Monday, June 30, 2008


Slate's so great that even after reaching home past midnight, preparing for next day's class and feeling like I want to sleep for the next year or so -- I am still stuck on the site and want to blog about it.

I don't know if its just me, but recently their stuff has been really great. I really want to dissect it from a publisher's standpoint, but I'm seriously too tired right now. Especially after having read about how to create a noisier version of yourself at a reality-TV school, the death of the semicolon (with the cutest headline ever) and discovering there's another African dictator we've forgotten about while obsessing over Mugabe.

And of course, along the same vein of office-speak (Tym's got the details on this), a great article on the pop culture catchphrases.

Sunday, June 29, 2008

Bill Gate's 'leaving' video. Its rather awesome. As much as I love Jon Stewart, I thought George Clooney's bit was the best.

Couldn't sleep last night due to recurring, semi-lucid discomfy dreams. Was constantly half-awake, and the dreams were about me being not being able to sleep, tossing and turning and working on some layout on my laptop, trying to get it done so I could get it out of my head and go to sleep.

I tried several things, washing my face, walking around, drinking some orange juice, but everytime I closed my eyes I just kept seeing those grids. My mind was working overtime. Then I eventually slept and had dreams that were not about work - but about sulphur powder, me trying to give someone my Singaporean number, drink coupons, taking the MRT and a faucet that shot out powerbeams into people's eyes.

So I compensated this morning with an extra teaspoon of coffee, which turned out to be too much coffee, and resulted in a terrible, scattered and unfocused class because I couldn't control my speech and my own train of thoughts. Even now, as I type, my hands are trembling.

This also means that its unlikely I'll get any work done today, because I just can't think straight. Frustrating this is!

There is one heck of a cumulonimbus cloud over my part of the city now, which means I may be stuck here for a while if the winds don't come and blow the rain clouds away.

Is it just me,

or is Facebook now the daily "engagements and wedding announcements" section?

Saturday, June 28, 2008




Friday, June 27, 2008

Randomness: LKY says it'll only take five years to ruin Singapore, but people like Sally Ang shows that perhaps corrosion has already taken place from within.

Rather Full

I had dinner with a group of Singaporeans today. A rather close-knit group that meets up every Thursday evening for dinner followed by dessert and coffee.

There are a lot of conveniences involved in mixing with people that come from the same country as you. The accent, the jargon, the language, and there's no need to provide background stories or explain cultural differences.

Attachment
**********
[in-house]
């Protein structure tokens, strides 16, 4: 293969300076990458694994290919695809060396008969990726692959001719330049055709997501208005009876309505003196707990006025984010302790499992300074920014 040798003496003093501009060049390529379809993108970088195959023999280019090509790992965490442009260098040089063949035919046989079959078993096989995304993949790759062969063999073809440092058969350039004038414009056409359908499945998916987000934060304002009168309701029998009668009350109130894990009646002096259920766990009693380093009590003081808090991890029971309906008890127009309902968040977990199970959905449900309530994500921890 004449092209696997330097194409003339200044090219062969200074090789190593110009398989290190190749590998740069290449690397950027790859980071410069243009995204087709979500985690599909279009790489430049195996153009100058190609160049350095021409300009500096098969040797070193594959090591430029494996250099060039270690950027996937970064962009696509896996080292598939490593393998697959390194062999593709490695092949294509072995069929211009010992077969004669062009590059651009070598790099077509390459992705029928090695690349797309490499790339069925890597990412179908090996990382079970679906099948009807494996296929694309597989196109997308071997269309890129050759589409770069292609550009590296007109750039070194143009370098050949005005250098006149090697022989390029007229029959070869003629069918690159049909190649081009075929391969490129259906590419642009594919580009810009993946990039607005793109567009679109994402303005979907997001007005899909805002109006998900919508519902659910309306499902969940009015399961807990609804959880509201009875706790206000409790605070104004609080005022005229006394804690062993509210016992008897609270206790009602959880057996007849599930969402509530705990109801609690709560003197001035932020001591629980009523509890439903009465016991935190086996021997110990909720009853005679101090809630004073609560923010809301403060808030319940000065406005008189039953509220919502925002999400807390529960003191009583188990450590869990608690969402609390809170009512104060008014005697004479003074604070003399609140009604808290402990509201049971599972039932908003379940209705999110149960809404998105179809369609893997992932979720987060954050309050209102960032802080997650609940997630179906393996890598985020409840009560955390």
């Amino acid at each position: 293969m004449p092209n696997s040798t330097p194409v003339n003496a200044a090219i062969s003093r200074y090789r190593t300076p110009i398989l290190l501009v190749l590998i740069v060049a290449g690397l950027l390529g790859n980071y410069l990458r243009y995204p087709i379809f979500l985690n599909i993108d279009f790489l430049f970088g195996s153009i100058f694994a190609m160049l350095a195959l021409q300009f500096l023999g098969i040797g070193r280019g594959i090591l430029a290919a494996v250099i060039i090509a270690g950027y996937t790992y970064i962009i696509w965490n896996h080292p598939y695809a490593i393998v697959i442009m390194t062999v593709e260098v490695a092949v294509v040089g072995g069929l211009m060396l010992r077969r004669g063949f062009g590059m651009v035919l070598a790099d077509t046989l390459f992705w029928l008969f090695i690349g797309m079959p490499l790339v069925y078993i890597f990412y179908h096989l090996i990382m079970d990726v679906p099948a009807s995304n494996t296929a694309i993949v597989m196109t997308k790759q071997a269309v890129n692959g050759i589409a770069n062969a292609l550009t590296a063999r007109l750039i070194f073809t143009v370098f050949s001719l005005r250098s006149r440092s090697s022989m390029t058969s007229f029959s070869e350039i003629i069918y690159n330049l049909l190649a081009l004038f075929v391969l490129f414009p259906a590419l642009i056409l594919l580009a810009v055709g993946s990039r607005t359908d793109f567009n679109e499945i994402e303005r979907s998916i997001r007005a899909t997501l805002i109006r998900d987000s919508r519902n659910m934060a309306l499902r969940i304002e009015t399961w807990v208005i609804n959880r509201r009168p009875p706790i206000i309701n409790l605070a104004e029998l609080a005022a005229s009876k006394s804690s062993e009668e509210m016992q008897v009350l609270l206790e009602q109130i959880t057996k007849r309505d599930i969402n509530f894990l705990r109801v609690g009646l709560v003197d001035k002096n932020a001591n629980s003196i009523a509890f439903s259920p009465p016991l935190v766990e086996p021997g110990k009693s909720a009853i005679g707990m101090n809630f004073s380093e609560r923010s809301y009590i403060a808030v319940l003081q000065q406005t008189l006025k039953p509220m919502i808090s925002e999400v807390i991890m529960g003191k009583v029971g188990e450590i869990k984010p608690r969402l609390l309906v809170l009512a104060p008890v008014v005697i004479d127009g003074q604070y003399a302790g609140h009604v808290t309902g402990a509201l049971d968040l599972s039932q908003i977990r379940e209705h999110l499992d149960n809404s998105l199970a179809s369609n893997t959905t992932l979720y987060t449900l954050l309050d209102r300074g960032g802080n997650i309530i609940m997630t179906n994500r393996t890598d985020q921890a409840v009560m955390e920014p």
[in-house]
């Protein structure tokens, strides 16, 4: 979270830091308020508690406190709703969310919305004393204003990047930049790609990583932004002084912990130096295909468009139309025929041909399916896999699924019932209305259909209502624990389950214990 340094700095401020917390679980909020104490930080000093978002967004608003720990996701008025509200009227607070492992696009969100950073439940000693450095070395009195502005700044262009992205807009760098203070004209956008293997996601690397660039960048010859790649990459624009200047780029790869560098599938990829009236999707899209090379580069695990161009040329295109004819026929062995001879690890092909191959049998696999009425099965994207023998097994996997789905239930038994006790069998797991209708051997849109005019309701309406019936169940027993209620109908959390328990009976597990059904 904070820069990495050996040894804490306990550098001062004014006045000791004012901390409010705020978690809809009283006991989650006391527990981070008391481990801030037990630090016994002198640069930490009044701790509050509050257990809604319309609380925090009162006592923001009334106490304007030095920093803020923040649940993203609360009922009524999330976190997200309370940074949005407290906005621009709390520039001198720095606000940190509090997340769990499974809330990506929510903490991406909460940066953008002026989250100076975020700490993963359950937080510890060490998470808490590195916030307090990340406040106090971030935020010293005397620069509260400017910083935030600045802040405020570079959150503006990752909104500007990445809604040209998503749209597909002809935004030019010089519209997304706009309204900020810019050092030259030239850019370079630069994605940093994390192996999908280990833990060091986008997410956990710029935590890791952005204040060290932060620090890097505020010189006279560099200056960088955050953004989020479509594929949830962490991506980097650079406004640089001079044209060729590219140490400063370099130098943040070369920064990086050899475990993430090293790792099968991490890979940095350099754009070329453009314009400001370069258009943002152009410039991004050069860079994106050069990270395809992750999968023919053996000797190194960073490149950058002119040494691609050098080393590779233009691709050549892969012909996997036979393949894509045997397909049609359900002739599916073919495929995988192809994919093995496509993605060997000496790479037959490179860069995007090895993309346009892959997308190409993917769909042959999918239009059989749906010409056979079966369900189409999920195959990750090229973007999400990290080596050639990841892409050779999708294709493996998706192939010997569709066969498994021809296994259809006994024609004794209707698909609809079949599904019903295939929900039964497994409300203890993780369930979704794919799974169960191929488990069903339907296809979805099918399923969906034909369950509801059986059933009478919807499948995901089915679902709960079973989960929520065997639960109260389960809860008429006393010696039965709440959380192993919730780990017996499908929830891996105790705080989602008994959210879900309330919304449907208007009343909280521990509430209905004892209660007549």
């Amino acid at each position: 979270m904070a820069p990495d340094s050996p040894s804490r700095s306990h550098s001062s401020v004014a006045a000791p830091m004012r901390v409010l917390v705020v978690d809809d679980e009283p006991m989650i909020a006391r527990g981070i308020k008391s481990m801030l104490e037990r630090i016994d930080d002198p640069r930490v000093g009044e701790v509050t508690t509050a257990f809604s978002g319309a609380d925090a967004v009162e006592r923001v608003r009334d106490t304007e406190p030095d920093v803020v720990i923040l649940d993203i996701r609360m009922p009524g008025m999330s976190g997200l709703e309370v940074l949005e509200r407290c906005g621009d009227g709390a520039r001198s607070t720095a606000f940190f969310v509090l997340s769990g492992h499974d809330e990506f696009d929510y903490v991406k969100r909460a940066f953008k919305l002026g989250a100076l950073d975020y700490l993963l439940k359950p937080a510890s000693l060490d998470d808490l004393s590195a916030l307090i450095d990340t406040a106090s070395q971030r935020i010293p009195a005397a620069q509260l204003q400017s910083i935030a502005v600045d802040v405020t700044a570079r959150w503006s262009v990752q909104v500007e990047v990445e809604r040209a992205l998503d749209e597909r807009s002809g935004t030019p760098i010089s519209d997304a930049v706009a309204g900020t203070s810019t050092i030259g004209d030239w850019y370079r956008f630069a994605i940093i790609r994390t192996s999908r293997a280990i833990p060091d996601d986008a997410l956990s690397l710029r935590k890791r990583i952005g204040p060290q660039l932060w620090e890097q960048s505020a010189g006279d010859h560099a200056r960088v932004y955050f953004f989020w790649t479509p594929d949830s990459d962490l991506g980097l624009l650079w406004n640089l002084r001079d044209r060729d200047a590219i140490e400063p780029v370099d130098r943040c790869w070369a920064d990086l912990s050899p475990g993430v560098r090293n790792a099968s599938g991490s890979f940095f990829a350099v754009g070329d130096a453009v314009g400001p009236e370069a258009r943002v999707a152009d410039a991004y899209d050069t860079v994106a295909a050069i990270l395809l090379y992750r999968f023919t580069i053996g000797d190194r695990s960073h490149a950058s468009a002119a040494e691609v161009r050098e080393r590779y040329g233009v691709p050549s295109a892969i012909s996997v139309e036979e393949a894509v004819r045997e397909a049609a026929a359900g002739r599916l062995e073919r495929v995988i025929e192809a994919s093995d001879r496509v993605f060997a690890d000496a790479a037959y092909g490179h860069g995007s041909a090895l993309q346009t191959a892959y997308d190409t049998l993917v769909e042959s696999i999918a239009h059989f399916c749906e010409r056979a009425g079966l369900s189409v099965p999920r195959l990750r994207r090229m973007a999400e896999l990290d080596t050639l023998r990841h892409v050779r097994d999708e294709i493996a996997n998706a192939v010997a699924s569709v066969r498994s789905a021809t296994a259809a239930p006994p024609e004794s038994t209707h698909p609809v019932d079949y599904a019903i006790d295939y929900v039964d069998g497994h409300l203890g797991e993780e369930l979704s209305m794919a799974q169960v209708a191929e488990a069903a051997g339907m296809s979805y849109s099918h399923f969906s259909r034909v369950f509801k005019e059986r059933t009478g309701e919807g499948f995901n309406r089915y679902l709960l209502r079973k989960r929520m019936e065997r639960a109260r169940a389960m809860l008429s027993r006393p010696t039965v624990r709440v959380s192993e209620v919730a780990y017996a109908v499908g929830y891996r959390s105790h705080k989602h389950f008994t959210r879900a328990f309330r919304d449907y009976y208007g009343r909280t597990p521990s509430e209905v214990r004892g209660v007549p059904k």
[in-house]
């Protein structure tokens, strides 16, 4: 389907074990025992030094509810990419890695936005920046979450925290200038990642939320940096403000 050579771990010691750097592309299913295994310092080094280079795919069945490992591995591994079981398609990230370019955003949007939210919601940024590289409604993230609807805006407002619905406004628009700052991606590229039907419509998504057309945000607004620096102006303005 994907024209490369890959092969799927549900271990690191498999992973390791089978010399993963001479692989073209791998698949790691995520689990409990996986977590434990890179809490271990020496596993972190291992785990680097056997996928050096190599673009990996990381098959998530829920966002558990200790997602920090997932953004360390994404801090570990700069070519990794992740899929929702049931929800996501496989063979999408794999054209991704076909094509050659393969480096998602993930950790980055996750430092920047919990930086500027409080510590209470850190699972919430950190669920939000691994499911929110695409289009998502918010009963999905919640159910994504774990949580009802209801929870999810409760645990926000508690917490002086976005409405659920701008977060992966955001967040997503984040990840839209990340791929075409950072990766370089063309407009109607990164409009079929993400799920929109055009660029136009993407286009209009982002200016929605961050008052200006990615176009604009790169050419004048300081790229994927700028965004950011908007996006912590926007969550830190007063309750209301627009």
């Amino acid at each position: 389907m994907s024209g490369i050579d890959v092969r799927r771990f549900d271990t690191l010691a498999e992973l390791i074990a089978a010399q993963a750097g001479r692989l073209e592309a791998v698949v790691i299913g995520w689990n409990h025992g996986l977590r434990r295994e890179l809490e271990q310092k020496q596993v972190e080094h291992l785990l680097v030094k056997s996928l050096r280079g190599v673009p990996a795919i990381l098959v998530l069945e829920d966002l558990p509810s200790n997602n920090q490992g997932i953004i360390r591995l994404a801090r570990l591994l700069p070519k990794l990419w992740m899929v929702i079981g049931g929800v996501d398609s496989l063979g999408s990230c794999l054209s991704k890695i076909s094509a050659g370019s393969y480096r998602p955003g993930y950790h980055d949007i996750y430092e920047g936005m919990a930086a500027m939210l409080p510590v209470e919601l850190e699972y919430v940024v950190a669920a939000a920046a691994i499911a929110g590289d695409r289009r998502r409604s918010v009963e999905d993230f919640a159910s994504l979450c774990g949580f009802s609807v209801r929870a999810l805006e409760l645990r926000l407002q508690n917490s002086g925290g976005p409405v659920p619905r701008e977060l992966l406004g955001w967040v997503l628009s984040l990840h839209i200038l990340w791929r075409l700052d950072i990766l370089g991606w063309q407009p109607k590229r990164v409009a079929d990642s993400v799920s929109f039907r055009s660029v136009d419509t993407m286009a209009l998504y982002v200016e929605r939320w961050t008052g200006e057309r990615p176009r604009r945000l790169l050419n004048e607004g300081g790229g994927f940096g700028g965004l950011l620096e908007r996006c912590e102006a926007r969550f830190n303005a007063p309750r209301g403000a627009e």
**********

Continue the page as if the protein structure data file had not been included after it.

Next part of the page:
But the life I have here is so different from theirs. They cannot believe I travel around via public transport on my own. They still talk with the assumption that I live in a fully-furnished house - giving me tips on microwaving, what shows are on television tonight etc. I told them I expect to spend Friday doing a lot of laundry since I have little time during the week for the chore. But then one of them said it was easy - dump it into the washing machine and let it hang indoors. I had no choice but to reveal that I didn't have said machine, and that I have to hang my clothes on the roof. Which means I have to be home, waiting for it to dry - because no one's going to save them when the rain comes.

I lamented to my friend here, No matter how hard I try, even to the people that know me, I will always be bideshi - foreign. I didn't want to be treated like an alien, not by my friends. But I know there are just some differences that can never be bridged. I believe that my fellow Singaporeans are quite glad to be bideshi.

I got off the huge car (they insisted on sending me back because god forbid I get mugged) some distance away from my place, and walked back. And I felt so unsettled, because instead of the feeling happy to have been with 'my' people, I felt like a foreigner all over again.

An old man was squatting outside the grocery shop, and a young puppy was playing by itself behind him. I got my supplies (eggs, water, butter) and stood there for a minute just to look -- the old man was now laughing and playing with the puppy, trying to entice it closer with a box of matches (???). A young boy stood close by, giggling at the scene. I couldn't help but laugh out loud, thinking of how all my the photographic cliches were now brought together (old people, animals, kids). I stood there for a long time, really, because I generally don't leave scenes that make me smile.